Ludwig van Beethoven (1770-1827)
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    1 April 2015 - 7:15pm
    Music in the Round's 2015 Spring Series | An evening with pianist Tim Horton
    Tim Horton
    Crucible Studio Theatre Sheffield S1 1DA
    United Kingdom

    An evening with pianist Tim Horton: ‘Exploring the Beethoven piano sonatas’

    Everyone who has heard even a single performance of Tim Horton’s grand project to play the complete cycle of Beethoven piano sonatas will have been transfixed by the outstanding musicianship and technical bravura of this remarkable Sheffield-based performer. In conversation with writer and broadcaster Paul Allen and with a liberal sprinkling of musical examples, Tim will discuss and answer audience questions about the demands of playing this extraordinary music and the personal impact that comes from total immersion with these masterpieces.

    This special evening comes one week before the final recital in Tim’s complete cycle.

    This event will last approx. 75 minutes with no interval

    What’s it like to play ‘in the round’?

    “At first terrifying but ultimately unique. You feel as though you are sharing something very special with friends.” Tim Horton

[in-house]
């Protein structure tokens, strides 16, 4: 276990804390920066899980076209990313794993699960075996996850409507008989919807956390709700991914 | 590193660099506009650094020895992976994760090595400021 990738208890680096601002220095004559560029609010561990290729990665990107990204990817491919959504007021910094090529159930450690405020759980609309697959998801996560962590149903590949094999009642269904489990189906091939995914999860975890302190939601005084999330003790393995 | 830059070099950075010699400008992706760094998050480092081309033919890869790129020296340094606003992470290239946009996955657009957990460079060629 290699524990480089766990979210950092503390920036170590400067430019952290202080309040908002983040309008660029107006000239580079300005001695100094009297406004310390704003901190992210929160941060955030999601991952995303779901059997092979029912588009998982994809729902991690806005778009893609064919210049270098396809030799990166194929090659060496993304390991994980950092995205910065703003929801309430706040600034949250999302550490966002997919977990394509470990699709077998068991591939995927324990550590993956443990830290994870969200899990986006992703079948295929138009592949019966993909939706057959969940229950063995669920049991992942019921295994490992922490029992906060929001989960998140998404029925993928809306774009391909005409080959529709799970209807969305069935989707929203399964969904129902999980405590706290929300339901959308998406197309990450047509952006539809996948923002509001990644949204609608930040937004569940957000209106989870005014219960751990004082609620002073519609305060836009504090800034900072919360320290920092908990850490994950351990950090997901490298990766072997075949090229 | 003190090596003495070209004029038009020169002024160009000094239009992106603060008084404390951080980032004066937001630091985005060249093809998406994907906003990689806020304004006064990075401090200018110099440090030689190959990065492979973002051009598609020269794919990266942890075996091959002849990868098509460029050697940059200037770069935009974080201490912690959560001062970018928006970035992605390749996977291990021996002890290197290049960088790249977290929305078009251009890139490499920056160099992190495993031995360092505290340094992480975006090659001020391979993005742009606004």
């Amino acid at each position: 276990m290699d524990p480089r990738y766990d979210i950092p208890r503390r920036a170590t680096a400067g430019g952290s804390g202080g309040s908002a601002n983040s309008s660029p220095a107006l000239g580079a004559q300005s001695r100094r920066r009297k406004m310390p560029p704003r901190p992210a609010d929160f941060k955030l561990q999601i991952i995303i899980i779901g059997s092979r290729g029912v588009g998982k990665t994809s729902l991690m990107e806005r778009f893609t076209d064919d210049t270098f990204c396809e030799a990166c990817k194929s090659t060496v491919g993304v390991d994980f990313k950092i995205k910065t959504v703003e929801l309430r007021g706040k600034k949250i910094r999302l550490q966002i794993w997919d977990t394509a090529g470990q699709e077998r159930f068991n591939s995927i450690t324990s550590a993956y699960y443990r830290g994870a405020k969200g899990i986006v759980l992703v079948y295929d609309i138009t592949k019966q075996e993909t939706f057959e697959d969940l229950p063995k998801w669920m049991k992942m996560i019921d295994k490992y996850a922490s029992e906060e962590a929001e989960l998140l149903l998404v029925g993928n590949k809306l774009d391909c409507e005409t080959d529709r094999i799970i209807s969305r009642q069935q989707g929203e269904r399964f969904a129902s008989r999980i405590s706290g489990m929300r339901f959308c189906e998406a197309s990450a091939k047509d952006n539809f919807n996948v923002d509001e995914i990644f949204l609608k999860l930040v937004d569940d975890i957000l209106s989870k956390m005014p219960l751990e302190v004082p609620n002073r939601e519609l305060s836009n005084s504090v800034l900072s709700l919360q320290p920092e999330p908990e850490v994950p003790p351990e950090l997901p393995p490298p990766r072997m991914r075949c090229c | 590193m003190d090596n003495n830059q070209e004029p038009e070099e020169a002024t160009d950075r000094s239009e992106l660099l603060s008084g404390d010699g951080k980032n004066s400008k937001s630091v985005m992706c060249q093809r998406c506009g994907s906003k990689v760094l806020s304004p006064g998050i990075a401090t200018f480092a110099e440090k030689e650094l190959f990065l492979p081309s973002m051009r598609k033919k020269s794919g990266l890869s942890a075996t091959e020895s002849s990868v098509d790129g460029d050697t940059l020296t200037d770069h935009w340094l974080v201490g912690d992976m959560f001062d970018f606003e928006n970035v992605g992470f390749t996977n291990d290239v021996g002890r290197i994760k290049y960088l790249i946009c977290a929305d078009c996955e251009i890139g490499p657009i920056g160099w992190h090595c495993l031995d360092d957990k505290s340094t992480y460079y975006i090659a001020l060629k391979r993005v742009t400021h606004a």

Composition Not Known
    Ludwig van Beethoven (1770-1827)
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    2 April 2015 - 6:30pm
    Early evening concert | Edinburgh Quartet
    Edinburgh Quartet
    Cottiers Theatre Glasgow G11 5PU
    United Kingdom

    Mendelssohn and his World: In its 2014/15 Rush Hour Series the Edinburgh Quartet investigates various influences on the music of Mendelssohn.

    Tema con Variazioni. Andante sostenuto in E major from 4 Pieces for String Quartet
    Felix Mendelssohn (1809-1847)
    String Quartet No 2 in G
    Ludwig van Beethoven (1770-1827)
  • 6 April 2015 - 7:30pm
    Handel's Messiah by candlelight | English Chamber Choir
    Belmont Ensemble of London, Ciara Hendrick, Elizabeth Weisberg, English Chamber Choir, Guy Cutting, Peter G Dyson, Philip Tebb
    St Martin-in-the-Fields London WC2N 4JJ
    United Kingdom
    Messiah (Watkins Shaw Edition)
    George Frideric Handel (1685-1759)
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    3 April 2015 - 7:30pm
    Metamorphosen - Part of the Aldeburgh Music Easter Weekend
    Aldeburgh Strings, Lorenzo Soules, Markus Däunert
    Snape Maltings Concert Hall Snape IP17 1SP
    United Kingdom

    The meltingly intimate sextet that opens Strauss’s operatic discourse on the relative merits of music and poetry is also the prelude to this programme of contrasts, drawing inspiration from the distant past, but concluding with a grief-laden lament at recent history. Stravinsky and the young Britten turn to classical mythology to channel the spirit of Apollo, leader of the Muses and patron god of both poetry and music.